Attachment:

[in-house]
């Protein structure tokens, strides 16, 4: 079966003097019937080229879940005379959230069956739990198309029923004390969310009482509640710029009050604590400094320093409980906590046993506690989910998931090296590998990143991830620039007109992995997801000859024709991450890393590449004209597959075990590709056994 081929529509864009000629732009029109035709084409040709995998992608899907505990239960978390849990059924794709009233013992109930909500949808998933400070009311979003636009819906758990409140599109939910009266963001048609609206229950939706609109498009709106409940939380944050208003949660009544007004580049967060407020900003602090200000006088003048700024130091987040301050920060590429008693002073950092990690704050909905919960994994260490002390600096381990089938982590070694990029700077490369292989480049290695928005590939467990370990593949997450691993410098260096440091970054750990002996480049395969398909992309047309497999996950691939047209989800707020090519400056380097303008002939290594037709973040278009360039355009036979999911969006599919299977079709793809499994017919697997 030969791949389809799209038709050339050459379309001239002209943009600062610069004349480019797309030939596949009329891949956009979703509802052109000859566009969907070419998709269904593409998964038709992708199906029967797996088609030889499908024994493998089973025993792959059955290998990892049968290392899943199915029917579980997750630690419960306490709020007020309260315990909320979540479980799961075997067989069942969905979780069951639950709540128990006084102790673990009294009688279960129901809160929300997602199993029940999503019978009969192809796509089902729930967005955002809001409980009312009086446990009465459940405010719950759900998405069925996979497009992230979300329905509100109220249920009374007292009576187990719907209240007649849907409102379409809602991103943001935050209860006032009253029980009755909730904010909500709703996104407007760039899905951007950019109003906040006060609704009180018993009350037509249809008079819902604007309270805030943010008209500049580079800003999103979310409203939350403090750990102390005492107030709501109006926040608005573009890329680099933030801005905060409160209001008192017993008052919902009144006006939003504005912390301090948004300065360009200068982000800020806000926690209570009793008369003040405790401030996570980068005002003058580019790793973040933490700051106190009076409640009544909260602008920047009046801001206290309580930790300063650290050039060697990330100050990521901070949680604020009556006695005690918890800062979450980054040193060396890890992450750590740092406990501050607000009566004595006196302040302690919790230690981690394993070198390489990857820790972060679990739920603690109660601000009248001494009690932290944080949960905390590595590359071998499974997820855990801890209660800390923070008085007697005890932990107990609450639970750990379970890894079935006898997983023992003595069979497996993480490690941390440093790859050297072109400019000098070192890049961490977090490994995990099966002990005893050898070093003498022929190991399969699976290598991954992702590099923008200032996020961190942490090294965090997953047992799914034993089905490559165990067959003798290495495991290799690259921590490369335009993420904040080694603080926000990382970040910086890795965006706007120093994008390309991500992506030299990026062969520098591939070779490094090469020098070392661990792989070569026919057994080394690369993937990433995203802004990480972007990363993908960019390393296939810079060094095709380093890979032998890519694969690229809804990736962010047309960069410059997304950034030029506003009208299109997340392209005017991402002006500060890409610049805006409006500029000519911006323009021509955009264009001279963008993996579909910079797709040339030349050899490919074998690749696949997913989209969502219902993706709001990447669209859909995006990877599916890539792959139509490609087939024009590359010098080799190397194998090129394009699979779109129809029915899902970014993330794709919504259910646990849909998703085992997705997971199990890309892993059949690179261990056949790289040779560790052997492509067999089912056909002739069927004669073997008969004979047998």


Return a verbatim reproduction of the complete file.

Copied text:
[in-house]
């Protein structure tokens, strides 16, 4: 079966003097019937080229879940005379959230069956739990198309029923004390969310009482509640710029009050604590400094320093409980906590046993506690989910998931090296590998990143991830620039007109992995997801000859024709991450890393590449004209597959075990590709056994 081929529509864009000629732009029109035709084409040709995998992608899907505990239960978390849990059924794709009233013992109930909500949808998933400070009311979003636009819906758990409140599109939910009266963001048609609206229950939706609109498009709106409940939380944050208003949660009544007004580049967060407020900003602090200000006088003048700024130091987040301050920060590429008693002073950092990690704050909905919960994994260490002390600096381990089938982590070694990029700077490369292989480049290695928005590939467990370990593949997450691993410098260096440091970054750990002996480049395969398909992309047309497999996950691939047209989800707020090519400056380097303008002939290594037709973040278009360039355009036979999911969006599919299977079709793809499994017919697997 030969791949389809799209038709050339050459379309001239002209943009600062610069004349480019797309030939596949009329891949956009979703509802052109000859566009969907070419998709269904593409998964038709992708199906029967797996088609030889499908024994493998089973025993792959059955290998990892049968290392899943199915029917579980997750630690419960306490709020007020309260315990909320979540479980799961075997067989069942969905979780069951639950709540128990006084102790673990009294009688279960129901809160929300997602199993029940999503019978009969192809796509089902729930967005955002809001409980009312009086446990009465459940405010719950759900998405069925996979497009992230979300329905509100109220249920009374007292009576187990719907209240007649849907409102379409809602991103943001935050209860006032009253029980009755909730904010909500709703996104407007760039899905951007950019109003906040006060609704009180018993009350037509249809008079819902604007309270805030943010008209500049580079800003999103979310409203939350403090750990102390005492107030709501109006926040608005573009890329680099933030801005905060409160209001008192017993008052919902009144006006939003504005912390301090948004300065360009200068982000800020806000926690209570009793008369003040405790401030996570980068005002003058580019790793973040933490700051106190009076409640009544909260602008920047009046801001206290309580930790300063650290050039060697990330100050990521901070949680604020009556006695005690918890800062979450980054040193060396890890992450750590740092406990501050607000009566004595006196302040302690919790230690981690394993070198390489990857820790972060679990739920603690109660601000009248001494009690932290944080949960905390590595590359071998499974997820855990801890209660800390923070008085007697005890932990107990609450639970750990379970890894079935006898997983023992003595069979497996993480490690941390440093790859050297072109400019000098070192890049961490977090490994995990099966002990005893050898070093003498022929190991399969699976290598991954992702590099923008200032996020961190942490090294965090997953047992799914034993089905490559165990067959003798290495495991290799690259921590490369335009993420904040080694603080926000990382970040910086890795965006706007120093994008390309991500992506030299990026062969520098591939070779490094090469020098070392661990792989070569026919057994080394690369993937990433995203802004990480972007990363993908960019390393296939810079060094095709380093890979032998890519694969690229809804990736962010047309960069410059997304950034030029506003009208299109997340392209005017991402002006500060890409610049805006409006500029000519911006323009021509955009264009001279963008993996579909910079797709040339030349050899490919074998690749696949997913989209969502219902993706709001990447669209859909995006990877599916890539792959139509490609087939024009590359010098080799190397194998090129394009699979779109129809029915899902970014993330794709919504259910646990849909998703085992997705997971199990890309892993059949690179261990056949790289040779560790052997492509067999089912056909002739069927004669073997008969004979047998």